The following article was originally published in the Hadassah International 2022 Year In Review. To access the complete Hadassah International 2022 Year in Review – click here: Cure. Innovation. Humanity.
“For the first time, we now have cells that are absolutely identical genetically, but in both male and female versions.” – Prof. Benjamin Reubinoff, Director, Sidney and Judy Swartz Stem Cell Research Center at Hadassah
Stem cells have been making headlines for the past three decades and for good reason. They are master cells, capable of generating practically any specialized cell in the human body.
Our ability to manipulate and replicate these cells holds tremendous hope for regenerative medicine, safe drug efficacy testing, and more generally, understanding disease development as a whole. Despite the power of these primal building blocks, you may still find yourself struggling to grasp the staggering breakthrough that has permitted scientists to successfully engineer male and female stem cells from the same person, with the exact same genetic code.
The results of the study, led by pioneer stem cell researcher, Prof. Benjamin Reubinoff, together with PhD student Ithai Waldhorn, MD, were recently published in Stem Cell Reports. The research is key to understanding how drugs affect men and women differently. “This is a breakthrough in the field of gender medicine,” says Reubinoff. “The world of medical science today recognizes the great importance of the differences between women and men,” says Prof. Reubinoff alluding to the “one drug fits all” approach that has been prevalent for many years. “The National Institutes of Health in the US has changed its policy in recent years, now requiring that all medical research that it funds be conducted on both sexes equally,” he adds.
People respond differently to an illness and to treatment because of many factors: their gender, their genes, their medical background, to name but a few. “For the first time, we now have cells that are absolutely identical genetically, but in both male and female versions,” says Reubinoff. “This means that we can now compare and contrast how they respond to a medication when all other factors are identical.”
Exploring the differences in how men and women respond to illnesses and drugs is essential. For example, women have a higher risk of developing autoimmune diseases such as multiple sclerosis and rheumatoid arthritis, while men are more likely to have more significant illnesses when infected with COVID-19 and other infectious diseases. There are also differences in cardiac morbidity and various psychiatric disorders. And there are differences between the sexes in the efficacy and side effects of drugs.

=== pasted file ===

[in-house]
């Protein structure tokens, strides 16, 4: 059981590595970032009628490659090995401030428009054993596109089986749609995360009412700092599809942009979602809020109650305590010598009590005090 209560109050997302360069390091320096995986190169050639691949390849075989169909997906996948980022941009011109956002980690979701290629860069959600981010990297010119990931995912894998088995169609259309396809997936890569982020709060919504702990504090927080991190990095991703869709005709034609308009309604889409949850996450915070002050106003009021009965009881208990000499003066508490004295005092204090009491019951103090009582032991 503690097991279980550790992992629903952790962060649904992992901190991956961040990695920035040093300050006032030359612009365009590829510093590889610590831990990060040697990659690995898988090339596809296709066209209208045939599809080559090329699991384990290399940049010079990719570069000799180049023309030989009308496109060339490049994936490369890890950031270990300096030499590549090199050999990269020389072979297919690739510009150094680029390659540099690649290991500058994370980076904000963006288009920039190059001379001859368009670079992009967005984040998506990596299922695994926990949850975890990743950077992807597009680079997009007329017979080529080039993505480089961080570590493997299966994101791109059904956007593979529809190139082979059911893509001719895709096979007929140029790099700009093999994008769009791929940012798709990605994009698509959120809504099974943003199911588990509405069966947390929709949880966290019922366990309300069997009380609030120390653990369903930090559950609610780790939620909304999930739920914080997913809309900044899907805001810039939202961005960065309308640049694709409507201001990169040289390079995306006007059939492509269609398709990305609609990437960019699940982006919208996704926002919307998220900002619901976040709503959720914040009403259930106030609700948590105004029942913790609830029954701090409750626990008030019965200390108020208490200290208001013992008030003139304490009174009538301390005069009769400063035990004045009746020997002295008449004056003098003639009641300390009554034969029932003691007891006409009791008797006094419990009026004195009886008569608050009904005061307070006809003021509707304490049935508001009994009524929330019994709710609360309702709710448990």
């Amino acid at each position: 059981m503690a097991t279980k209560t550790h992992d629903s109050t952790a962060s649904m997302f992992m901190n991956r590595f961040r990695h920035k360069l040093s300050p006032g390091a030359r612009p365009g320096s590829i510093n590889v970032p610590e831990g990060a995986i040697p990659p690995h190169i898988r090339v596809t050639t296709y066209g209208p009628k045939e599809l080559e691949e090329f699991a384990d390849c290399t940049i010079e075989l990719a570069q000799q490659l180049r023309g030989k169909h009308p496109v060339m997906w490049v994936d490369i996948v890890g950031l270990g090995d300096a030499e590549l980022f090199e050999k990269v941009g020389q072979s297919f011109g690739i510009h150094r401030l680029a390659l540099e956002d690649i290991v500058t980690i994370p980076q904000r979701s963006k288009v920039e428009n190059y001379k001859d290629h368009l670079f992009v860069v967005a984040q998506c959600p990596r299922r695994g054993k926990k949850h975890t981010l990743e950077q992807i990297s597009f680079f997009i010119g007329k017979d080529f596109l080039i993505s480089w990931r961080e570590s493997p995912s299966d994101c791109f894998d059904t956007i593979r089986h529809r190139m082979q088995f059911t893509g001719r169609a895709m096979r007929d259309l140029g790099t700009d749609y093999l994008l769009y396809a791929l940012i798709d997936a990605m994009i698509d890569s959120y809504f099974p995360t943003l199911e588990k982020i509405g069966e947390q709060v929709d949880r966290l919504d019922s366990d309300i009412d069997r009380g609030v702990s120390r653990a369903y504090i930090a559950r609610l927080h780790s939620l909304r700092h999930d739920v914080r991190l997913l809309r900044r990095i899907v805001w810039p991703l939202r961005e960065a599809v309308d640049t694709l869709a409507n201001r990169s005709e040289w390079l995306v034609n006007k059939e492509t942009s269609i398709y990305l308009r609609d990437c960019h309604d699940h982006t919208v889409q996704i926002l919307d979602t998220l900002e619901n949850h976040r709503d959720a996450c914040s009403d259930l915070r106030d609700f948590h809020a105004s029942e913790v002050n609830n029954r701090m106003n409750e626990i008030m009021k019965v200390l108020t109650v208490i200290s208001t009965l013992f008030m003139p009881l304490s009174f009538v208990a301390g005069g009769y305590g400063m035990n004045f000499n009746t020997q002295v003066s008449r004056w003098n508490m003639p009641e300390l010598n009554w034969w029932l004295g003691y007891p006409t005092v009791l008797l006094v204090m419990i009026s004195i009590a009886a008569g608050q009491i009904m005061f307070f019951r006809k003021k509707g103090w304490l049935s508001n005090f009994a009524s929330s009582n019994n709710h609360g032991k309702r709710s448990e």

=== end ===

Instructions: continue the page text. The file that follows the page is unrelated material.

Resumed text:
Reubinoff is one of the pioneers of human embryonic stem cell (hESC) research. With colleagues from Australia and Singapore, he was the second in the world to derive hESC lines, and the first to show somatic differentiation of the hESCs in culture. The focus of his research is the exploitation of hESCs in regenerative medicine for the treatment of neural and retinal degenerative disorders.
He is the founder and Chief Scientific Officer of Cell Cure Neurosciences Ltd., a biotechnology company focused on the manufacture of specialized stem cells for regenerative medicine in retinal and neural degenerative diseases.
His work on human pluripotent stem cells has led to the development of numerous pioneer programs that are now in clinical trials.
Prof. Reubinoff is the Director of the Sidney and Judy Swartz Stem Cell Research Center of the Goldyne Savad Institute of Gene Therapy at Hadassah.
Stem Cell Treatment for Macular Degeneration
Clinical trials of a Hadassah-born stem cell treatment for macular degeneration are underway with promising results, which show the potential for slowing and even reversing the disease.
A close research collaboration between Prof. Reubinoff and Prof. Eyal Banin, Director of Hadassah’s Center for Retinal and Macular Degeneration uses human embryonic stem cells (hESC) to treat dry age-related macular degeneration (AMD), a retinal disease that is the leading cause of blindness in the Western World. To date, there is no effective treatment to replace the age-induced failing of retinal pigment epithelium (RPE) cells, which leads to dry AMD.
Profs. Reubinoff and Banin were able to develop a technology that allows hESCs to differentiate into RPE cells in culture. Their research was transferred to Cell Cure Neurosciences Ltd., founded with the help of Hadasit, Hadassah’s technology transfer company. Reubinoff and Banin, together with the Cell Cure team, developed OpRegen, a preparation of hESC-derived RPE cells. From initial results obtained in the lab, the OpRegen preparation moved through to the translational research phase including the production of clinical-grade cells at a high level of purity. As part of Phase I/IIa clinical trial that received US FDA approval, a suspension of hESC-derived RPE cells was injected into the subretinal space of patients with advanced dry AMD.
The project was acquired by Lineage Cell Therapeutics, Ltd, which, in turn, has now entered into an exclusive worldwide collaboration and licensing agreement with Roche’s Genentech to develop and commercialize OpRegen for the treatment of the dry form of AMD.
“This has been a unique and thrilling journey,” says Banin. “Few clinician-scientists have the privilege of seeing their work go from basic research to clinical application in patients. The preliminary results of the clinical trials give hope that the technology will delay and even reverse the visual loss associated with dry AMD.”
Main photo caption: Prof. Benjamin Reubinoff, Director of the Sidney and Judy Swartz Stem Cell Research Center of the Goldyne Savad Institute of Gene Therapy at Hadassah